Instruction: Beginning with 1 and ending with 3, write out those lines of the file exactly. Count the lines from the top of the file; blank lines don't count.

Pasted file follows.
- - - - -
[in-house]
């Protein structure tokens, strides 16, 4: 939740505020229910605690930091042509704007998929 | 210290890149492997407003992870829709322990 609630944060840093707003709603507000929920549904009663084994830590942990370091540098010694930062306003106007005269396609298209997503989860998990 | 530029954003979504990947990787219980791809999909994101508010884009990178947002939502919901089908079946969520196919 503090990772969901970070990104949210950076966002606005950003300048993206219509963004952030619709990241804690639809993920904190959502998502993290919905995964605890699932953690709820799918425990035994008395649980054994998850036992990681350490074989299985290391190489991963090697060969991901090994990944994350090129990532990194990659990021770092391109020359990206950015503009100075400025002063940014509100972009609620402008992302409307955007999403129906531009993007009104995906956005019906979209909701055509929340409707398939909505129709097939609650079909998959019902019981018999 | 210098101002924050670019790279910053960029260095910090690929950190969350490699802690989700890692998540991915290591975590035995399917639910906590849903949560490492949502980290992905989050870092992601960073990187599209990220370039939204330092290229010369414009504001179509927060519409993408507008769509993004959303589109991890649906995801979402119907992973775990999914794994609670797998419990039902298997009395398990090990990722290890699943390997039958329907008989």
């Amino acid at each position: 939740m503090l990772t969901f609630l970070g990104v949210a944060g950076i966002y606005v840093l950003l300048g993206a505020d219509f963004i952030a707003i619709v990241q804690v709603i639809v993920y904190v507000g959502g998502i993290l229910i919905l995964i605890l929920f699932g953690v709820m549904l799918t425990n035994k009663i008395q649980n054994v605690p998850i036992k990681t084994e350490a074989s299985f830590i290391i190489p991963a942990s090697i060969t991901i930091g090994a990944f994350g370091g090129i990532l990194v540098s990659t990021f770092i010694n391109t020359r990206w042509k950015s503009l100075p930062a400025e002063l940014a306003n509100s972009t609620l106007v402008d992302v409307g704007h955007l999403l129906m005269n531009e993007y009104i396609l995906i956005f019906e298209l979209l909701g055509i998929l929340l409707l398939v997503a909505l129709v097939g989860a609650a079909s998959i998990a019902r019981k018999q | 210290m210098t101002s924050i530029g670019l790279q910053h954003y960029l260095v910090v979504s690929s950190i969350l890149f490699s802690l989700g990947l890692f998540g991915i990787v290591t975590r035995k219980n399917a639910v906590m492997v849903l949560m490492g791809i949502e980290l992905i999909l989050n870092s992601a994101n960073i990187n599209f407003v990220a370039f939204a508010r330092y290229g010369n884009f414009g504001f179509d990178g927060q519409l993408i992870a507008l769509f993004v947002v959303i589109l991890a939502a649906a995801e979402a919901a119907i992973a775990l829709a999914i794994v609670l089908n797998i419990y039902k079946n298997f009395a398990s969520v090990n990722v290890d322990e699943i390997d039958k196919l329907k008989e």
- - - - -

[in-house]
């Protein structure tokens, strides 16, 4: 939740505020229910605690930091042509704007998929 | 210290890149492997407003992870829709322990 609630944060840093707003709603507000929920549904009663084994830590942990370091540098010694930062306003106007005269396609298209997503989860998990 | 530029954003979504990947990787219980791809999909994101508010884009990178947002939502919901089908079946969520196919 503090990772969901970070990104949210950076966002606005950003300048993206219509963004952030619709990241804690639809993920904190959502998502993290919905995964605890699932953690709820799918425990035994008395649980054994998850036992990681350490074989299985290391190489991963090697060969991901090994990944994350090129990532990194990659990021770092391109020359990206950015503009100075400025002063940014509100972009609620402008992302409307955007999403129906531009993007009104995906956005019906979209909701055509929340409707398939909505129709097939609650079909998959019902019981018999 | 210098101002924050670019790279910053960029260095910090690929950190969350490699802690989700890692998540991915290591975590035995399917639910906590849903949560490492949502980290992905989050870092992601960073990187599209990220370039939204330092290229010369414009504001179509927060519409993408507008769509993004959303589109991890649906995801979402119907992973775990999914794994609670797998419990039902298997009395398990090990990722290890699943390997039958329907008989």
């Amino acid at each position: 939740m503090l990772t969901f609630l970070g990104v949210a944060g950076i966002y606005v840093l950003l300048g993206a505020d219509f963004i952030a707003i619709v990241q804690v709603i639809v993920y904190v507000g959502g998502i993290l229910i919905l995964i605890l929920f699932g953690v709820m549904l799918t425990n035994k009663i008395q649980n054994v605690p998850i036992k990681t084994e350490a074989s299985f830590i290391i190489p991963a942990s090697i060969t991901i930091g090994a990944f994350g370091g090129i990532l990194v540098s990659t990021f770092i010694n391109t020359r990206w042509k950015s503009l100075p930062a400025e002063l940014a306003n509100s972009t609620l106007v402008d992302v409307g704007h955007l999403l129906m005269n531009e993007y009104i396609l995906i956005f019906e298209l979209l909701g055509i998929l929340l409707l398939v997503a909505l129709v097939g989860a609650a079909s998959i998990a019902r019981k018999q | 210290m210098t101002s924050i530029g670019l790279q910053h954003y960029l260095v910090v979504s690929s950190i969350l890149f490699s802690l989700g990947l890692f998540g991915i990787v290591t975590r035995k219980n399917a639910v906590m492997v849903l949560m490492g791809i949502e980290l992905i999909l989050n870092s992601a994101n960073i990187n599209f407003v990220a370039f939204a508010r330092y290229g010369n884009f414009g504001f179509d990178g927060q519409l993408i992870a507008l769509f993004v947002v959303i589109l991890a939502a649906a995801e979402a919901a119907i992973a775990l829709a999914i794994v609670l089908n797998i419990y039902k079946n298997f009395a398990s969520v090990n990722v290890d322990e699943i390997d039958k196919l329907k008989e």